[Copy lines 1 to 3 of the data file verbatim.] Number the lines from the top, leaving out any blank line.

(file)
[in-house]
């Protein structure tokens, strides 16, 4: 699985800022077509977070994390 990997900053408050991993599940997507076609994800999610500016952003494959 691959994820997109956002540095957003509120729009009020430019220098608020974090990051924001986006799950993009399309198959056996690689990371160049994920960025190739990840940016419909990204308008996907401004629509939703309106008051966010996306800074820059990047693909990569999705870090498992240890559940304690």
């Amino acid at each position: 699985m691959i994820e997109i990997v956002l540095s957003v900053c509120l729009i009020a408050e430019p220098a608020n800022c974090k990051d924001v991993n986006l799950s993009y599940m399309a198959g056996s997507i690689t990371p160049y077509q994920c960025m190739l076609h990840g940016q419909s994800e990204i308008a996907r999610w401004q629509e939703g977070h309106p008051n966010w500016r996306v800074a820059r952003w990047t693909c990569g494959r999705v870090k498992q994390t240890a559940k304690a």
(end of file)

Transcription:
[in-house]
């Protein structure tokens, strides 16, 4: 699985800022077509977070994390 990997900053408050991993599940997507076609994800999610500016952003494959 691959994820997109956002540095957003509120729009009020430019220098608020974090990051924001986006799950993009399309198959056996690689990371160049994920960025190739990840940016419909990204308008996907401004629509939703309106008051966010996306800074820059990047693909990569999705870090498992240890559940304690």
């Amino acid at each position: 699985m691959i994820e997109i990997v956002l540095s957003v900053c509120l729009i009020a408050e430019p220098a608020n800022c974090k990051d924001v991993n986006l799950s993009y599940m399309a198959g056996s997507i690689t990371p160049y077509q994920c960025m190739l076609h990840g940016q419909s994800e990204i308008a996907r999610w401004q629509e939703g977070h309106p008051n966010w500016r996306v800074a820059r952003w990047t693909c990569g494959r999705v870090k498992q994390t240890a559940k304690a």